The Fusilier Museum

The Fusilier Museum London tells the story of the Royal Fusiliers from 1685 to 1968 and of the Royal Regiment of Fusiliers from 1968 onwards.

The Royal Fusilier Museum is housed in the Regimental Headquarters, at the Regiment's historic home, HM Tower of London. Refurbished in 2011, the museum uses the fascinating personal experiences of individual Officers and Soldiers and its rich archive of war diaries and personal letters to introduce over 300 years of history.

From the outside, the Royal Fusiliers Museum may not look like much, but the building itself actually has a fascinating history. It started life in 1845 as officers’ quarters, built especially to house the Fusiliers. The ground floor – where the museum is now located – was built to include a smoking room, a reading room and even a ladies room, where officers would be allowed to entertain female guests, but only until 8pm! While the building has held the Royal Regiment of Fusiliers’ Regimental Headquarters for a long time, the Royal Fusilier museum itself opened in 1962.

A tour of the Royal Fusilier Museum starts with an explanation of where the name Fusiliers came from – a glass cabinet shows an amazing example of a fusil-style gun, a type of light musket used by the first fusiliers, and the source of their name.

The Fusilier museum then winds around through the hallways and rooms of the converted officers’ quarters to proudly display some relics from the Royal Fusiliers earliest campaigns. You’ll learn a huge amount about the history of the regiment and its origins, as well as learning about the life and achievements of its soldiers. Many of these stories are truly tragic, while others are tales of incredible bravery.

See the evolution and history of the weapons, equipment and uniforms of the Royal Fusiliers as the regiment marches through the centuries. Everything from sabres and muskets through to riot armour and gas masks are on display across a number of rooms.

Among the many fascinating relics of the regiment is the huge, ornate silver wine cooler, which was gifted to the Royal Fusiliers by King William IV, who had a special relationship with the regiment. This is one of the many honours that has been given to the regiment over the years, but it’s certainly among the most impressive to look at.

The Royal Fusiliers have had a huge impact on British military history, and their amazing insights into a number of infamous battles given by their soldiers, such as the Charge of the Light Brigade.

Over the centuries the Royal Fusiliers have fought from Denmark and Spain to India and South Africa. The helmets, weapons, personal items and seized trophies from many of their most famous engagements are on display within the museum, many of which give a fascinating insight into both life in the military at the time, and life in general throughout history.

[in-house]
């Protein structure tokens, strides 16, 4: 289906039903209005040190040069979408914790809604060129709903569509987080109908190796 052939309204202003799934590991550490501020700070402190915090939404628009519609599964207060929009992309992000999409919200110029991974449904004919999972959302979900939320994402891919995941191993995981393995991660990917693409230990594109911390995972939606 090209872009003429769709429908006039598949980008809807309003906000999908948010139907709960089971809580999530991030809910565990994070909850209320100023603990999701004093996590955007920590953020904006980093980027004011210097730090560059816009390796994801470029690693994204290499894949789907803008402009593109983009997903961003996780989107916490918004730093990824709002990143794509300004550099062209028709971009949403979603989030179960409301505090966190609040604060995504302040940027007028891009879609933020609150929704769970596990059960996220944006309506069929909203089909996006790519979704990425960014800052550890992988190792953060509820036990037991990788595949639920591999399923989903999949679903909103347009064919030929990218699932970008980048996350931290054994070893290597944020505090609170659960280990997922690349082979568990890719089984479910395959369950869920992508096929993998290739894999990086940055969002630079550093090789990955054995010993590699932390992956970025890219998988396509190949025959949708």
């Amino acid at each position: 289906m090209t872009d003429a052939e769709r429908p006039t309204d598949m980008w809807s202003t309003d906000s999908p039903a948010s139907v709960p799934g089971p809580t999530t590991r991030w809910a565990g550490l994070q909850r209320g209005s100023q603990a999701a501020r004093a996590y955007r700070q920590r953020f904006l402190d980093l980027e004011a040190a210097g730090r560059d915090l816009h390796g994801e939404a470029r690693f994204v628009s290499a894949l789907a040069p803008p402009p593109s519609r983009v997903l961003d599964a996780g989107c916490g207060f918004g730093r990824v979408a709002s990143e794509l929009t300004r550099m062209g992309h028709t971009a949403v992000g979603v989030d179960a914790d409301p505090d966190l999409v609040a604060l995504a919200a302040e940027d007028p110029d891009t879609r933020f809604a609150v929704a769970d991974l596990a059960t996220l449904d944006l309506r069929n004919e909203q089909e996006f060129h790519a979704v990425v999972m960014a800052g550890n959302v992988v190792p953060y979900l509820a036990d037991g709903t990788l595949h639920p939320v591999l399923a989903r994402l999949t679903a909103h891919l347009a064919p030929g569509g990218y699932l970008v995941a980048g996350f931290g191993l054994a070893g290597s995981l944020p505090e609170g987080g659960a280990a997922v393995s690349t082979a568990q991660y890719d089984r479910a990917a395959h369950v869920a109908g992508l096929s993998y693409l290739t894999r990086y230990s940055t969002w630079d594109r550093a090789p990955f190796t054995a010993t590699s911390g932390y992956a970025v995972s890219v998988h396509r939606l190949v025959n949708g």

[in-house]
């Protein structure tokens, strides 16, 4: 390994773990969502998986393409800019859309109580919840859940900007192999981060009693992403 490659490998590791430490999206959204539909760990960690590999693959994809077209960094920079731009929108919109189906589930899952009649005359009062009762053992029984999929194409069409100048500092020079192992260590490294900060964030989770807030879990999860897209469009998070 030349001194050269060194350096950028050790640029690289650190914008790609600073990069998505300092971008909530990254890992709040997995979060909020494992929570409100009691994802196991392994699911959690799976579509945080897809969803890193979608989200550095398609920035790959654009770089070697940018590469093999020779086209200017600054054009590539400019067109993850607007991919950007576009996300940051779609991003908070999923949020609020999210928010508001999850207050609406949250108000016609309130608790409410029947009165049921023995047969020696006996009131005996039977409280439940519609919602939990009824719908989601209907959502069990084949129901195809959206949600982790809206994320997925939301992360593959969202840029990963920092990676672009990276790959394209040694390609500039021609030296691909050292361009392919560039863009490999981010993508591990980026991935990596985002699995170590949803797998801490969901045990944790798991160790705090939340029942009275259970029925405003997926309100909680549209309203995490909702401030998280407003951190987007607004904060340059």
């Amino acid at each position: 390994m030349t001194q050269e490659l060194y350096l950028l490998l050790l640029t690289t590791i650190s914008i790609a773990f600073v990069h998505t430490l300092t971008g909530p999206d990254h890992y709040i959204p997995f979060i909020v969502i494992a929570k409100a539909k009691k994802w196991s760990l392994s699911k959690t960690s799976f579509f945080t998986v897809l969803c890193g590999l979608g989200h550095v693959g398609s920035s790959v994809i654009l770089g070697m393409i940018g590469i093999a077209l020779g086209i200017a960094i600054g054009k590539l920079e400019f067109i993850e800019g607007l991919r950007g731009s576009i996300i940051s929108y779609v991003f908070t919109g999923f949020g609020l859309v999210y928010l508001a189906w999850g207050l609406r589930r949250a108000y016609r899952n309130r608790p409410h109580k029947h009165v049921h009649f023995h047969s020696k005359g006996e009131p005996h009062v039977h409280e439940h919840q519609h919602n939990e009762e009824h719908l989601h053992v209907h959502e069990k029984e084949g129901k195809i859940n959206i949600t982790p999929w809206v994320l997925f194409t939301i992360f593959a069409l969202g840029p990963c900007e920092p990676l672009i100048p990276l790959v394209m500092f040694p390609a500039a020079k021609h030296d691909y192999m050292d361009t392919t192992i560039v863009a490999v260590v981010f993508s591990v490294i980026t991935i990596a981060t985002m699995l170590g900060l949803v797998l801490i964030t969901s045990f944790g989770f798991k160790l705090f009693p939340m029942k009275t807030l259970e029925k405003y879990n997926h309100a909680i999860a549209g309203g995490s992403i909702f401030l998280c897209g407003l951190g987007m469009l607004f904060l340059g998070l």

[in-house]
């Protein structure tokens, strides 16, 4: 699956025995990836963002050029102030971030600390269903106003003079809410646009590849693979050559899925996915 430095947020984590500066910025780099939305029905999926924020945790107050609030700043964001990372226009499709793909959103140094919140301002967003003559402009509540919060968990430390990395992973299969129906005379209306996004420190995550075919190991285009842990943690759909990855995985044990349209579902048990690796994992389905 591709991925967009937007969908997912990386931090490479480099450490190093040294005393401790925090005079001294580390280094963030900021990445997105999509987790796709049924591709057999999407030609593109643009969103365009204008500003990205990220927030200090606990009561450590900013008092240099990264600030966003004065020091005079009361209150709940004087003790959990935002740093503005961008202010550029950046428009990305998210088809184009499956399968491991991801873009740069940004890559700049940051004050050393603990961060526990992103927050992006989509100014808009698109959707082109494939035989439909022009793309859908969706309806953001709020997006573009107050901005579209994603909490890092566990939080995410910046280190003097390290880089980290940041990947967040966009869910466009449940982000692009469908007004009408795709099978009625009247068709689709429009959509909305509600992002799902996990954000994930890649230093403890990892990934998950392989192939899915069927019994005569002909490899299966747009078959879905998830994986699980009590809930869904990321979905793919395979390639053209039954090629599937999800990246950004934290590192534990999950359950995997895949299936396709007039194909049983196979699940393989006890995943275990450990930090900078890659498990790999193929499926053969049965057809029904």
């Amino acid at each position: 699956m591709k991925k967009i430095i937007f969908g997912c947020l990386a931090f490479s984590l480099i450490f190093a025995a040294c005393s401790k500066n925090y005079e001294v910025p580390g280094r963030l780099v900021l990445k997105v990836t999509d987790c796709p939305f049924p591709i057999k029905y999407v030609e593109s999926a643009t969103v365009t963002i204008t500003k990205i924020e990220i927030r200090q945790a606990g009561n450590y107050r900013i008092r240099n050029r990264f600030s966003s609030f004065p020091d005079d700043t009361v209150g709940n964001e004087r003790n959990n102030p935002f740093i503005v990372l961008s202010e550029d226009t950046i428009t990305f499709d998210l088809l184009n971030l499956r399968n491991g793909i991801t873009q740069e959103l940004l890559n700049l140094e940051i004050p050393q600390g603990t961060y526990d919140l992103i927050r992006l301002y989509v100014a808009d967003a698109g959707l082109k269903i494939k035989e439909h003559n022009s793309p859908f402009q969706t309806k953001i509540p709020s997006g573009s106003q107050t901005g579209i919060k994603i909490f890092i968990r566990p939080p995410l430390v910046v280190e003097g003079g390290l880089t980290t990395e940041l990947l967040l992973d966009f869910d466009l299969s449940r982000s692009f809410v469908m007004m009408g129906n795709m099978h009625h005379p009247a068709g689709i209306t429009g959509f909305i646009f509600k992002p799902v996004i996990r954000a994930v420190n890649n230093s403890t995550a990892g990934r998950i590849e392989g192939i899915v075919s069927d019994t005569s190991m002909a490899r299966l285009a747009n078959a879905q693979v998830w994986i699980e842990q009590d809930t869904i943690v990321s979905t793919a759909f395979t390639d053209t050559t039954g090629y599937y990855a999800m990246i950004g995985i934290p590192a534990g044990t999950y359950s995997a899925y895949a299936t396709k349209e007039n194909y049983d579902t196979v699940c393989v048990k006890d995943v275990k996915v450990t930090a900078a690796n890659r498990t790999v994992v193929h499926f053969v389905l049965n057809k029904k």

This relatively little-known museum provides a series interesting and inspiring looks into this famous regiment, as well as providing a little context for some of the things you’ll learn about in the White Tower during your visit to the Tower of London.

The Royal Fusiliers are a famous regiment in a famous army, and the Royal Fusiliers Museum provides a great insight into the life and times of its soldiers throughout history, as well as a glimpse into the history of some of the most infamous wars and battles over the last several hundred years.

The museum is sited within the Tower of London grounds, admission is free with a Tower of London ticket.

Look out for…

  • ‘Donald Duck’, the late pet of the 9th Battalion of the Royal Fusiliers
  • The iron boot, used as a ‘cure’ for one R. Reginald for a mysterious, self-inflicted ailment
  • The Holy Bible which was carried by Private Percy C.G. Edwards, which stopped a bullet and saved his life.

Did you know?…

  • The Royal Fusiliers still hold the record for fielding the most battalions of any single regiment during a war, at 74
  • Several regiments of the Royal Fusiliers were made up exclusively of Jewish soldiers, who went to fight in some major conflicts during WWI, including the Battle of Jerusalem
  • The Royal Fusiliers were formed at the Tower of London in 1685 by King James II. The regiment was originally formed to protect and guard artillery units, because their special fusil guns didn’t have an open, lit fuse and therefore wouldn’t run the risk of igniting any open gunpowder barrels

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All information is drawn from or provided by the museums themselves and every effort is made to ensure it is correct. Please remember to double check opening hours with the venue concerned before making a special visit.